- Nico Muhly

nicomuhly.comWebsite Profile

Title: Nico Muhly
Description:Nico Muhly The Web Site of Nico Muhly, Containing: News, his Biography, a Discographie, Projects, Press, & Contact information. The Latest News {RSS} If you see something, say something from Tuesday, is ranked 25408406 in the world (amongst the 40 million domains). A low-numbered rank means that this website gets lots of visitors. This site is relatively popular among users in the united states. It gets 50% of its traffic from the united states .This site is estimated to be worth $2,503. This site has a low Pagerank(0/10). It has 1 backlinks. has 43% seo score. Information

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Alexa Rank:1823591
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Purchase/Sale Value:$6,756
Daily Revenue:$18
Monthly Revenue:$555
Yearly Revenue:$$6,756
Daily Unique Visitors:1,703
Monthly Unique Visitors:51,090
Yearly Unique Visitors:621,595 WebSite Httpheader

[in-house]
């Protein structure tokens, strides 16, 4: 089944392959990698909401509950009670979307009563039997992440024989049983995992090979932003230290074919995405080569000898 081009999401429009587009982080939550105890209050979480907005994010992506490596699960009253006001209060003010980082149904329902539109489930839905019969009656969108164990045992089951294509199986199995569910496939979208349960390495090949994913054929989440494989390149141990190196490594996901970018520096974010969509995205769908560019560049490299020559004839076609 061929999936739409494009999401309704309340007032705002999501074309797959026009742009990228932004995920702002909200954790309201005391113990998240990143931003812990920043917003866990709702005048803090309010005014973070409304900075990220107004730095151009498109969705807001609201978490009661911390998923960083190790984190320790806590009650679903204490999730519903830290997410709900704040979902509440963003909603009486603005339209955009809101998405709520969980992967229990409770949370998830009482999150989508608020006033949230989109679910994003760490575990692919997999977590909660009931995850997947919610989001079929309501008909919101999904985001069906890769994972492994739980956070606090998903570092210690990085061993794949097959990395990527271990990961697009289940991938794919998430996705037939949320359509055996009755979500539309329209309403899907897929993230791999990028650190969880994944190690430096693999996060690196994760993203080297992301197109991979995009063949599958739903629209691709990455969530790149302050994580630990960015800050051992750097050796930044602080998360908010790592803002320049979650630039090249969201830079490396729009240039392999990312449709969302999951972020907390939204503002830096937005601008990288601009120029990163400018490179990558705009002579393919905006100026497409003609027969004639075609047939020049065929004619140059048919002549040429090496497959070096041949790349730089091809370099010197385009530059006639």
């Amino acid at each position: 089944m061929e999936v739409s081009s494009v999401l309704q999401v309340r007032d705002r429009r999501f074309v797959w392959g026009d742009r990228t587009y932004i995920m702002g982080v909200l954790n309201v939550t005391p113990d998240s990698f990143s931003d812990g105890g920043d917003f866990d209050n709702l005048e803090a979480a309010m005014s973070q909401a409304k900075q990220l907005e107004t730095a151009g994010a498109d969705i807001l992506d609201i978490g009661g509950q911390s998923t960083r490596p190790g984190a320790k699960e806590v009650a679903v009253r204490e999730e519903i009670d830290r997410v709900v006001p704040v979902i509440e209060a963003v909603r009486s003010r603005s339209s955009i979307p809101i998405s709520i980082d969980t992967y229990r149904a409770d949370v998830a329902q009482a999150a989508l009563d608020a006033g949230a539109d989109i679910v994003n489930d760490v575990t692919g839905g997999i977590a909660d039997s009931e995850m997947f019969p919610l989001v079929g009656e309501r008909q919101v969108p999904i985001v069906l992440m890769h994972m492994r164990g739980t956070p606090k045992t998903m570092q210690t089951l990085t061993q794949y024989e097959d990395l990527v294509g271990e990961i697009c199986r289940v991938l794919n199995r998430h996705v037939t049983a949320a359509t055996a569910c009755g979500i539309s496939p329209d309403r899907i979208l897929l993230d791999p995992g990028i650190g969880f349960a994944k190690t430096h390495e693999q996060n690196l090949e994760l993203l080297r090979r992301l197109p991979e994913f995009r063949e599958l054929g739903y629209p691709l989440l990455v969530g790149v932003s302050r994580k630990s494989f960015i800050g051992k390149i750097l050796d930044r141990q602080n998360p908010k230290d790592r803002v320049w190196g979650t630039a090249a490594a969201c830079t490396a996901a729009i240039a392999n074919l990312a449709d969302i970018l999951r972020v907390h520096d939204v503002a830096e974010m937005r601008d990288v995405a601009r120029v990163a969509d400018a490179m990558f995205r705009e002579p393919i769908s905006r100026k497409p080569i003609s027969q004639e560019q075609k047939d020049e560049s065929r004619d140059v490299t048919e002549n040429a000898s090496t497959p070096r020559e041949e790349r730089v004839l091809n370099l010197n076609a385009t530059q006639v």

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Nico Muhly The Web Site of Nico Muhly, Containing: News, his Biography, a Discographie, Projects, Press, & Contact information. The Latest News {RSS} If you see something, say something from Tuesday, October25th of the year2016. Beloveds. It’s been a minute since I’ve blogged about it, but now I’ve got something to blog about, so blog about it I shall. Over the last 18 months, I’ve been actively trying to be more assertive. I have a real difficulty standing up for myself personally and professionally, mainly because I’m so desperate to be loved (or similar) that I’ll basically do whatever and then be confused about why I’m doing something that I never wanted to do in the first place. Part of this also means that I’ll arbitrarily decide that over the course of a project that I can put my foot down about something only thrice, and that’s it. So sometimes I’ll get to day two of something and realize that I should have just been really upfront about my intentions from the beginning and that in reality, everybody responds positively to that. We live and we learn. I’ve been driven acutely crazy by an artist’s manager for the last 2 months and I finally stood up to his ass on the phone yesterday and while it felt great, I still felt like a little kid trying to fight an un-winnable fight. I’ve vowed to speak my mind more in times of Calmne??e and not just when it gets stressful and I blurt everything out and feel awful afterwards. Let me tell you a story. I find doing press sometimes really frustrating. You have to do it, basically, because that’s how people know to come to the show, and it’s how we keep the Conversation? about music afloat. My general philosophy has been to trust the press officers of the presenting organizations of whatever project I’m doing and just say yes to everything because it feels rude to not do that. Sometimes, around a big project or tour or show, there will be a little snow flurry of things to do — a bit of radio, a bit of phone interviews, a few things via email. Ideal world: it all gets consolidated and you knock it out like a video game, even if the radio is in a random place and the phone stuff is at weird times. Sometimes something great happens — you’ll get an interviewer who asks you a probing question you’ve never thought of before, that shines light on your work or your process or life in general in a fresh and surprising way. I was asked a few such questions by Debbie Millman this last year, I had a great interview with somebody in Ireland this year who made me rethink how I write programme notes, a few years ago somebody asked me such smart questions about Philip Glass’s Piano études that we are still friends to this day (I literally just offered him the use of my hotel bathtub in London, long story). The thread that ties all these things together is not just research but genuine curiosity. It’s not about knowing every biographical detail about the subject, or every piece of trivia about the topic at hand (although it helps). It’s about knowing that you can treat the conversation as precisely that — a fluid, elegant dialogue, even if it’s over email. Occasionally, you get an interview where you quickly realize that there is a really basic Message the writer is trying to get across — and indeed, oftentimes it’s just “you, the reader, should come to this show.” I’m fine with that — this is when Paper and Orchestra are in an (1) friendly cahoot and the paper asks the composer to say three things about the piece, two things about how nice it is to be in Orchestraville, one wacky detail, and is there anything else you’d like to add thank you so much see you on Friday. Other times, though, you get something like what I’m fixing to show you here. This is the Prove My Thesis interview. This is when the writer has in mind a Way that the world works (the implication being in this worldview that there is only one possible way) and that the interview subject is going to Confirm this Genius Idea in neat quotes. This is the work of That Guy from Class — remember him? Where it’s not like he didn’t read the book, because his eyes certainly passed over the pages, but it’s more like he took everything wrong out of the text, and then wants to get weird about “isn’t there no wrong answer in literature?” It reminds me of when you buy a cat a present and all the cat wants is the box. I found myself in the presence of just such an interview the other day. I should preface this by saying that of course — of course! — this was one of those “I need the answers right away” interview requests, and the press agent is nice and a friend of a friend and I was like, okay great, I can hook you up, send the questions. So of course — of course! — Dude? sends the questions like, a day later, because it’s Dude?, and I should have known right away we were in for a treat. I did the “Standing Up For Myself Email” to the press agent, which reads: For future reference, if somebody’s like “i need them ASAP” and then doesn’t actually send them ASAP, I become inclined not to do them ASAP, as it were. I set aside time to deal with all this kind of stuff this morning, and am now about to go into a tech rehearsal for 14 hours, so, I don’t know what his deadline is… anyway, whatever. She responded, indicating that actually he had “ASAP’d” her for a few other artists he was trying to get in touch with for the same article and had then taken his time to compose the questions. This should have been a red flag. I then later found out that he emailed all of us basically the same set of questions with a few tailored to our own bawdee of work. Fine. Meanwhile I said I would do this damn thing so I set aside the therapeutic hour of 5:45 AM to 6:30 AM to address this, got up, addressed myself to Miss Nespresso du Val, padded out to the table and fired up Chomper here, to discover a litany of some of the dumbest Prove My Thesis questions I’ve come across in a long-ass time. I present them to you here, with my replies, in full, with no edits made save a few tiny things in brackets. Some names changed to protect the innocent. I want to also say this, and this is important: I’m sure this dude is actually a really nice guy and I wish him no ill which is why I’m not putting his name on this. H9 the sin and love the sinner. I just want to have a conversation, amongst friends, about how fucking impossible it is to talk about one’s own music (or anybody else’s music) in this kind of environment where you’re working in somebody else’s crazy intellectual ecosystem. I don’t read a lot of writing about music, so interview questions are, for me, a good weather report about the way people are talking about what’s up. For me, my first port of call with other people’s music is usually the music itself, live, or on recording and with the score if that’s a thing; I know that this is a luxury and that many listeners first hear about music in print or online, and usually as a result of the good efforts of Dude to ... Whois